These creatures you call mice, you see, they are not quite as they appear. They are merely the protrusion into our dimension of vast hyperintelligent pandimensional beings. The whole business with the cheese and the squeaking is just a front.
One of the foremost health risks for astronauts may have a cure en route. A specially-formulated medication has been shown to prevent bone loss in mice, and perhaps humans, aboard the International Space Station. According to the team from the University of California Los Angeles (UCLA) and the Forsyth Institute in Cambridge, …
It's long past time we spun something up in orbit to test whether centrifugal artificial gravity can actually counteract these (and other) microgravity effects. The whole "humans to Mars and beyond" concept is a lot more viable if it works.
Coriolis effects and other weirdness from rotation mean that you'd have to build big and rotate slowly. Don't think we can fund Babylon 5 (1km diameter rotating once per minute (yes, I'm geek enough to have measured that from the videos (and calculated that it gives a close enough result across 30 levels))) just yet.
Yeah rotation radius is important to get the spin speed at or below 1RPM, which is generally accepted as the perceptible motion limit for most people. Depending on where you look on the web, calculations vary from around 200m to over 900m.
But you don't have to build a Bab5 sized station to get that effect. A pair of small habitats separated by a long tether is enough. Spin up the pair around the centre of the tether. Same effect for minimal build mass (and associated fab/launch/deploy/maintain costs and complexities).
That's enough to prove/disprove validity. If it pans out, scale up to larger, connected habs, and eventually fully cylindrical stations (O'Neill cyclinders etc.) from there. Attach big rocket motors and you have ships with artificial gravity. In theory, at least.
Many, many such proposals over the last several decades. NASA doesn't seem interested, which is a bit surprising but I guess their budget is too small so they have to prioritise. At this rate the Chinese or Musk will do it first (actually there are proposals to thether a pair of Starships in bolas formation and spin 'em. Once Starship can launch without annihilating its launch pad and RUDing itself mid-flight, that is - rocket engineering is hard and it's early days for Starship).
Hmm. A bunch of the early graphics on B-5 were done on Amigas with Video Toasters. I didn't have a Toaster, but my guess is that they didn't do 1080P resolution. So, blu ray would require upscanning. Might mess up the pattern done on the Vorlon ships. I've had B-5 on DVD for years, and with the strikes on in Hollywood, it might be time to play them again. Either that or continue on with "Murder She Wrote".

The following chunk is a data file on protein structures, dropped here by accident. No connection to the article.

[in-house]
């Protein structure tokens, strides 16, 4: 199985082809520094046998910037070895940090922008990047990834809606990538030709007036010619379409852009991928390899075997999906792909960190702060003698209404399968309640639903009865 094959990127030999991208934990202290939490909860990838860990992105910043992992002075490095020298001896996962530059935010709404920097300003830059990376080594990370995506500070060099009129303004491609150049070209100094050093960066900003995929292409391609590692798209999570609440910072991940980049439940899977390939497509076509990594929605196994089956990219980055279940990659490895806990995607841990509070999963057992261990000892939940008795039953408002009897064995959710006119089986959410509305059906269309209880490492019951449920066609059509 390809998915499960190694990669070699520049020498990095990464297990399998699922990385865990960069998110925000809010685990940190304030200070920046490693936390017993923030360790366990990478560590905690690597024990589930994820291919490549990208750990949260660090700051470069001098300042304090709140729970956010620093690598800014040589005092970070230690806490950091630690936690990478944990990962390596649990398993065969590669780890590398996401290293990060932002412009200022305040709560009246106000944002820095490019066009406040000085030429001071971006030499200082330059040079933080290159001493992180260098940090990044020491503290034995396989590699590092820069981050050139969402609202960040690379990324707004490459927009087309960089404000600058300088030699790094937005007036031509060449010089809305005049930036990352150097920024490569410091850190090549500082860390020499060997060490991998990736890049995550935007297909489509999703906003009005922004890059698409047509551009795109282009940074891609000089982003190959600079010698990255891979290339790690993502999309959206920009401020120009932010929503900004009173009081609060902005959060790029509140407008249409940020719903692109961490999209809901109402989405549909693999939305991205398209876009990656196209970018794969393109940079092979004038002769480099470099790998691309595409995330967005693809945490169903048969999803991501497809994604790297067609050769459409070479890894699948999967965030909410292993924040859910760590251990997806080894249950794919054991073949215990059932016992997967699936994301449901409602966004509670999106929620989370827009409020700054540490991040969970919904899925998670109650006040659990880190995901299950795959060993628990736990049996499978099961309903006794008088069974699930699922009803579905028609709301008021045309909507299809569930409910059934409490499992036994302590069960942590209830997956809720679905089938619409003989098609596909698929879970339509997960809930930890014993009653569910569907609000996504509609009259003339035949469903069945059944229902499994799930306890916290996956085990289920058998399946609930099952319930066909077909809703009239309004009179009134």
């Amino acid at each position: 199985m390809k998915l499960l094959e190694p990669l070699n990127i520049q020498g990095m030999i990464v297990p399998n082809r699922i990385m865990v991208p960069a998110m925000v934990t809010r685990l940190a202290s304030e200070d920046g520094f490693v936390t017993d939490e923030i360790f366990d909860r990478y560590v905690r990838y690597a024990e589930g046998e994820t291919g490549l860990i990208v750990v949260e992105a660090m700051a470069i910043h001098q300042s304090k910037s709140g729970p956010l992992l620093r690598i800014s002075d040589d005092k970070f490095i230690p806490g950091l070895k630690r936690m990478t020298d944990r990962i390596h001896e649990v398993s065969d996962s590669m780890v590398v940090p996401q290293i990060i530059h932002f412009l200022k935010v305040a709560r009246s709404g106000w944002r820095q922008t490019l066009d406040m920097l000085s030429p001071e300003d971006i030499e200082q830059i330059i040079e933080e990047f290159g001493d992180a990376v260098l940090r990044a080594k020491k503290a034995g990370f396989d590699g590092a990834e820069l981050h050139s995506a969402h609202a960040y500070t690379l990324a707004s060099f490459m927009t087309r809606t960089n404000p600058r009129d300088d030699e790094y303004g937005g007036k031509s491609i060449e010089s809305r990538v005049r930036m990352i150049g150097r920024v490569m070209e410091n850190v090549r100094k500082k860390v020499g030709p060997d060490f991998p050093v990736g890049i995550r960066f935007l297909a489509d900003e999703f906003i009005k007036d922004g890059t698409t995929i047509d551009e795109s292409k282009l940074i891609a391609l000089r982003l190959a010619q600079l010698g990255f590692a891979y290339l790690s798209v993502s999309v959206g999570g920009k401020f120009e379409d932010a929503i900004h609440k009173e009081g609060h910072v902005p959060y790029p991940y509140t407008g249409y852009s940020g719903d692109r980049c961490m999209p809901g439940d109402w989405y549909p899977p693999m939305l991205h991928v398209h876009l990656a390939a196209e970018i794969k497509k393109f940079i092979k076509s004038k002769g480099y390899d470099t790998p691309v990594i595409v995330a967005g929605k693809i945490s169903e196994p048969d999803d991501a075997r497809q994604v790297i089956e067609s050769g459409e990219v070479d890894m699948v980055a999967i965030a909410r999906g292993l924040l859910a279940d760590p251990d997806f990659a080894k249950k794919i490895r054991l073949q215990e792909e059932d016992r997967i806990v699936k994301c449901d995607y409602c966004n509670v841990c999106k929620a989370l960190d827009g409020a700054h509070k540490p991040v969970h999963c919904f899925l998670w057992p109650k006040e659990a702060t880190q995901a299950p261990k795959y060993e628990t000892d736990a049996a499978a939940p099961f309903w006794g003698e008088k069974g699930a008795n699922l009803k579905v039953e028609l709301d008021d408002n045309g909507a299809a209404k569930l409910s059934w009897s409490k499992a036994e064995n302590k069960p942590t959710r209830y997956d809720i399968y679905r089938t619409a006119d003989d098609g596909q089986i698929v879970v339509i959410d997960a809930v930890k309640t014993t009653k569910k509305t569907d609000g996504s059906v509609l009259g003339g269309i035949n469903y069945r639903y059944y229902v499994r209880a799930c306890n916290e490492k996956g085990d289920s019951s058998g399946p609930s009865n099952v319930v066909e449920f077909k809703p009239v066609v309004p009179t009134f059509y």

You're probably right but one of the interesting things about Babylon 5 was watching the graphics steadily improve over the run. Pretty ropey at the beginning but by the end as good as any physical model work.
According to various sites, a B5 reboot is in pre-production, eg here but there's been pretty much nothing heard since, especially since the Warner/Discovery merger, which saw a lot of cancellations even of high profile already running projects, so I'm not holding my breath.
On the other hand, if it does come to pass, then I hope to be pleasantly surprised since "Series creator J. Michael Straczynski is writing the pilot and will return as showrunner and executive producer"
Most likely it would work but of course we need data to prove it.
Just how hard would it be to make a 'habitat ring' that spins, for the ISS ? Gyro-stabilized and/or dual counter-rotation to overcome effects of friction and minimize the need for stabilizing thrusters...
Single-rotor helicopters need tail rotors. So a solution for friction (and rotation/mass changes) on rotating artificial gravity would need to be able to produce some kind of counter-torque.to stabilize it.
That effect is due to using mechanical means (motor) to rotate mass (rotor) - of course the "... equal and opposite reaction..." effect kicks in.
Possibly using something like balanced ion thrusters around the outer edge might do it - since the reaction is limited to the thruster location/angle and not a centralized mechanical mechanism.
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